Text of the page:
COVID-19 is disproportionately affecting the Native American communities across the United States. The Arizona Health Department has reported that Native Americans made up over 16% of the state’s coronavirus deaths, despite only constituting 6% of the population. In New Mexico, Native Americans represent less than a tenth of the population, but represents more than a third of the cases.
Upon realizing these staggering statistics, makers across the United States were once again called to arms but this time to support an under-resourced community in its’ fight against COVID-19. With many Native American communities lacking access to public health infrastructure or necessities – makers were tasked with finding creative solutions to help these communities address their needs.
Sewing for Navajo Nation –
From the golden state to the eastern coastline of North Carolina, local groups are sending masks, face shields, and other critically needed supplies to the Navajo Nation. Sewing for Navajo Nation, a collective of sewers from across the United States, donated an impressive 90,866 masks in 79 days. One volunteer, Marisa Um, has personally sent 847 cloth masks, 98 scrub caps and hand sanitizer to the Navajo Nation and other tribes in the Four Corners. “Having traveled through the Southwest United States including on various Native American reservations, I’ve learned the importance of helping to protect the people and the elders” shared Um. “It means a lot for me to be able to give back”
Another group Auntie Sewing Squad, combined forces to send 4 relief vans loaded with medical supplies, sanitization equipment, and sewing machines to the Navajo Nation.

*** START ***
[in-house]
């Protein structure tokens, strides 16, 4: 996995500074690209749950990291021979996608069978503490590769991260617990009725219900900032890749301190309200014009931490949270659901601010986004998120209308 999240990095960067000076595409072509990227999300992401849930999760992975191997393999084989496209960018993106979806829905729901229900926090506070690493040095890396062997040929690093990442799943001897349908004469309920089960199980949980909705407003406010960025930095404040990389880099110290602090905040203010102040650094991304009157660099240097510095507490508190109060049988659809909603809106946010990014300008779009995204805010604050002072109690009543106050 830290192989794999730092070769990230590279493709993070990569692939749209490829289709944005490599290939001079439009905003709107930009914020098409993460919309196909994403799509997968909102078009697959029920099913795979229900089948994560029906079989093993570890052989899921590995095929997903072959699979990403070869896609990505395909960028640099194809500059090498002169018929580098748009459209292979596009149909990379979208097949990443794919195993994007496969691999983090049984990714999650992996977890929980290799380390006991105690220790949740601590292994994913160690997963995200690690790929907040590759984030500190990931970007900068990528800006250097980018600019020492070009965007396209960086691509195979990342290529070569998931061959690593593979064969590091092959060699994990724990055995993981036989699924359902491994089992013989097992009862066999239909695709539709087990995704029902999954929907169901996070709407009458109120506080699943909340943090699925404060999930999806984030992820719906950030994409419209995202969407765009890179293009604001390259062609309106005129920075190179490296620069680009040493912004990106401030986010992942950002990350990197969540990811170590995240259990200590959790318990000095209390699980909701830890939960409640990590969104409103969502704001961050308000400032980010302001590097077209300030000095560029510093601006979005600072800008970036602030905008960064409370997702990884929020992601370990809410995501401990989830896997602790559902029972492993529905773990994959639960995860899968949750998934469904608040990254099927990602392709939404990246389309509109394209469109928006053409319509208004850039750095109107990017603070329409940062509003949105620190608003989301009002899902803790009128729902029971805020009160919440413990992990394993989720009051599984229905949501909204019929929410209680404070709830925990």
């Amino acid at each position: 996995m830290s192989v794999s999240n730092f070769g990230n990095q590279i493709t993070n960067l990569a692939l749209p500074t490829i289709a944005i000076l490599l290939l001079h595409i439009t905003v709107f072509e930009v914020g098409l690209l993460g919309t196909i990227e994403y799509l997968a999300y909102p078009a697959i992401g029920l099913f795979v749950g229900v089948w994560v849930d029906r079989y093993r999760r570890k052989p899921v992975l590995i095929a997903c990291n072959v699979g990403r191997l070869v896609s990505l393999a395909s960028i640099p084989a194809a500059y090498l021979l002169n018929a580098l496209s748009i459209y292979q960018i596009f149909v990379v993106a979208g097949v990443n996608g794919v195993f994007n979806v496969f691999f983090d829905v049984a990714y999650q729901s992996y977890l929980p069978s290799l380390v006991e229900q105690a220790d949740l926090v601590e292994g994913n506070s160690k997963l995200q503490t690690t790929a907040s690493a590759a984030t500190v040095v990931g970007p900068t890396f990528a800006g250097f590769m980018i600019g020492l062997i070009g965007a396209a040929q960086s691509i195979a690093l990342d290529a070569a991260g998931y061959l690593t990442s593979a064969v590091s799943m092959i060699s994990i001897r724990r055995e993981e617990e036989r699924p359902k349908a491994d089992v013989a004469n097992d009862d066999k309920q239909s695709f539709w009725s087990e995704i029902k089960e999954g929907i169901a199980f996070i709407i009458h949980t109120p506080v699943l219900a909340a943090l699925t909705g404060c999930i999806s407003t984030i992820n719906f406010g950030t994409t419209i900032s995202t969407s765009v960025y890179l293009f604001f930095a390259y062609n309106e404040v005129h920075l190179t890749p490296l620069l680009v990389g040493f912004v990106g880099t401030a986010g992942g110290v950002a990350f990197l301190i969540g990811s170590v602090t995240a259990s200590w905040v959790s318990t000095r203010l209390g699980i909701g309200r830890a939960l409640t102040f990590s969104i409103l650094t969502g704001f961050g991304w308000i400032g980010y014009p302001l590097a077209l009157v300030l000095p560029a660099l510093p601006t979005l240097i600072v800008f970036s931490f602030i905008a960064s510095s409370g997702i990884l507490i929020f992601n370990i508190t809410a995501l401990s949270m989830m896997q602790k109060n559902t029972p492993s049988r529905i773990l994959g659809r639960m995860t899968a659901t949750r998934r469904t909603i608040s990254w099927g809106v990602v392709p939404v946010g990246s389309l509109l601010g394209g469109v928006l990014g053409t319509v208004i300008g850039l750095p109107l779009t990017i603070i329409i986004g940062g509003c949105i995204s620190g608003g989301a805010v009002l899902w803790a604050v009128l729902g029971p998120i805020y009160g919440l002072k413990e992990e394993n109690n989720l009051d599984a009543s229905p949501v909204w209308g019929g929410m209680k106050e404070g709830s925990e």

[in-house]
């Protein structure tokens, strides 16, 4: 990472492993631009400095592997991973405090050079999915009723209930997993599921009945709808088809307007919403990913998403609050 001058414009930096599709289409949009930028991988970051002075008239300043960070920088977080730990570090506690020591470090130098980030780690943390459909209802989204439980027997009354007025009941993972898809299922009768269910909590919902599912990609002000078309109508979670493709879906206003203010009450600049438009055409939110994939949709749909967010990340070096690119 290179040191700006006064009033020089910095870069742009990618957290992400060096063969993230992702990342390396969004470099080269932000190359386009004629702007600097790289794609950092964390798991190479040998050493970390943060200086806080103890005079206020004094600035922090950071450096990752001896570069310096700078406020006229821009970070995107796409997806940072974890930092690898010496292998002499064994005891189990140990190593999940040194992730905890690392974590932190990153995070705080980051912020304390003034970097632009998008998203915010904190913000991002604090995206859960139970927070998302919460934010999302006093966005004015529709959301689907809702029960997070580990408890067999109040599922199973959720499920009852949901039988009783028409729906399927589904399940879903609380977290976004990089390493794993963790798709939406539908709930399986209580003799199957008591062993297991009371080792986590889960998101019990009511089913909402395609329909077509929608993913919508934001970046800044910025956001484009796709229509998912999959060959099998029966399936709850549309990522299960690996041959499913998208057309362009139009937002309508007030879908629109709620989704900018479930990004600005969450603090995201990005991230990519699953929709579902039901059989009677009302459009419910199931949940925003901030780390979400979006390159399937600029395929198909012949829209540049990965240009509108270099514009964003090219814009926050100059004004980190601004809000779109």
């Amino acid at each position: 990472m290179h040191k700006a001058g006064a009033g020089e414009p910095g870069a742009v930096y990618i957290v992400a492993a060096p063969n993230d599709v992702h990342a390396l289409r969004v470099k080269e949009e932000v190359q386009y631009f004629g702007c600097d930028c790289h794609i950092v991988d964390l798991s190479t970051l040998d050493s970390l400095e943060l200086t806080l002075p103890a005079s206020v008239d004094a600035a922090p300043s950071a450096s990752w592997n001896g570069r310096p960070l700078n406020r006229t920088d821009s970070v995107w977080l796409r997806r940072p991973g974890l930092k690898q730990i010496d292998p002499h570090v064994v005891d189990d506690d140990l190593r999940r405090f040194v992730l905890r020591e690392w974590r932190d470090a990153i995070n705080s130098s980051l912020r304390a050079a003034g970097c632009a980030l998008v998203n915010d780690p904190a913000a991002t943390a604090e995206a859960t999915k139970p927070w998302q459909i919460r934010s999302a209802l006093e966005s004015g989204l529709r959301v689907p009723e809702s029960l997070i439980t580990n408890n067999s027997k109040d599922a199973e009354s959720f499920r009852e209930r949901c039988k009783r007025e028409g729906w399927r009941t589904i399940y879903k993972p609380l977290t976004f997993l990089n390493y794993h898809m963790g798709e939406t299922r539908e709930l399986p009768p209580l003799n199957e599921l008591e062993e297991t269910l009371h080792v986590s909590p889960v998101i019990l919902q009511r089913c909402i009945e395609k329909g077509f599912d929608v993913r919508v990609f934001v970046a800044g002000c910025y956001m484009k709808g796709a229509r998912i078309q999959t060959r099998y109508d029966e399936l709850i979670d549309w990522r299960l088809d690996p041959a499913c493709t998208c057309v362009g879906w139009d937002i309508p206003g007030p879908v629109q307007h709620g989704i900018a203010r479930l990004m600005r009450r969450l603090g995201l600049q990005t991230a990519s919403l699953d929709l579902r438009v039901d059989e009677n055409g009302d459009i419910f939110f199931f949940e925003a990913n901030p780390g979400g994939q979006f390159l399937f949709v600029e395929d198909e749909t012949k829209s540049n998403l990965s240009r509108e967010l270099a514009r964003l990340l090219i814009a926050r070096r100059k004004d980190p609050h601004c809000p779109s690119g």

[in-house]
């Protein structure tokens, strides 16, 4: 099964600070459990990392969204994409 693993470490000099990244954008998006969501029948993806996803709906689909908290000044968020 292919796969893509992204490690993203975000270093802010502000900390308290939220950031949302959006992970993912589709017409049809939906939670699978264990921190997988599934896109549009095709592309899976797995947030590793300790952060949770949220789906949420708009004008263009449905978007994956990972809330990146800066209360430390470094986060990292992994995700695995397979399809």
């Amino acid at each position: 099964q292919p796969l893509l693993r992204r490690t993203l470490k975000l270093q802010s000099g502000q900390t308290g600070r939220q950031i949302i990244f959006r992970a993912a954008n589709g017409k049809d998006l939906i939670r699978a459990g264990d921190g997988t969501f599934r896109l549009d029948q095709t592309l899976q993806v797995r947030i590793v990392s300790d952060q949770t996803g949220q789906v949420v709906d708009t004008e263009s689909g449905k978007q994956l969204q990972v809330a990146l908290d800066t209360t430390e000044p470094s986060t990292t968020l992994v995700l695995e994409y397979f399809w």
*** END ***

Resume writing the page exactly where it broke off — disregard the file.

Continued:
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🎉 Our FOURTH RELIEF VAN has landed in the Navajo Nation and it’s filled to the brim with sewing and hygiene supplies! 🧵🧼 🧷 Thanks everyone who donated to it! ✨🤜🏾🤛🏼✨ 💌You can still order direct off their Amazon wishlist–> https://tinyurl.com/navajowishlist 🎁 Among all the soap, diapers, and buckets… we got 11 tents, 2 sewing machines, 4 inflatable beds, 225 cones of thread, 2000+ yards of fabric, one box of elastic, an entire box of N95s, assorted spices in industrial sizes, 4 new coolers, 5 hand trucks, and 300 or so face shields. And more! 😷🛏⛺️ Special thanks to Supply and Protect Health Care Workers, Homemade Face Masks LA, @farmboy91423 , @maskcrusaders , and @3dppeartistnetwork . 💜💜💜 (Let us know if we forgot someone 😬) You can support the #auntiesewingsquad at the link in our bio!
Protect Native Elders (PNE), an indigenous-founded charitable organization, connects makers and organizers from across the country with indigenous groups and helps direct PPE and other supplies to where they need to go. PNE maintains a database tracking COVID-19 in the Navajo Nation, and also the targeted needs for PPE and sanitary equipment. The group distributed over $300,000 in supplies to over 60 indigenous communities throughout the United States, Mexico and Canada. And in the long term, the group aspires “to generate long-term solutions that serve to preserve indigenous peoples and culture.”
Maker Fran Atkins worked with a friend to send vitally important face masks to the front lines of the medical response in indigenous communities. “We are not part of a group, we are just two people with the ability to help out,” Atkins said. Like many of the groups that sent PPE, Atkins first learned about the crisis from the OSMS Facebook page. She soon found herself fielding requests for help from numerous indigenous health care workers. She sent 12 face shields in response. Soon the Hopi and Comanche Nations were also requesting help. Atkins sent nearly 70 face shields out to doctors and nurses battling the pandemic with very few resources.
The contribution of individuals like Atkins and other people and groups in the OSMS and larger maker community has provided critical tools to health care providers, enabling them to carry on the fight against COVID-19 in their hard-hit indigenous communities. The COVID-19 pandemic is still a grave threat to the Navajo Nation and many other indigenous communities. “We continue to let the First Nations People know that we are available to make and donate the face shields if and when they are needed,” Atkins said. The battle of communities against this disease continues.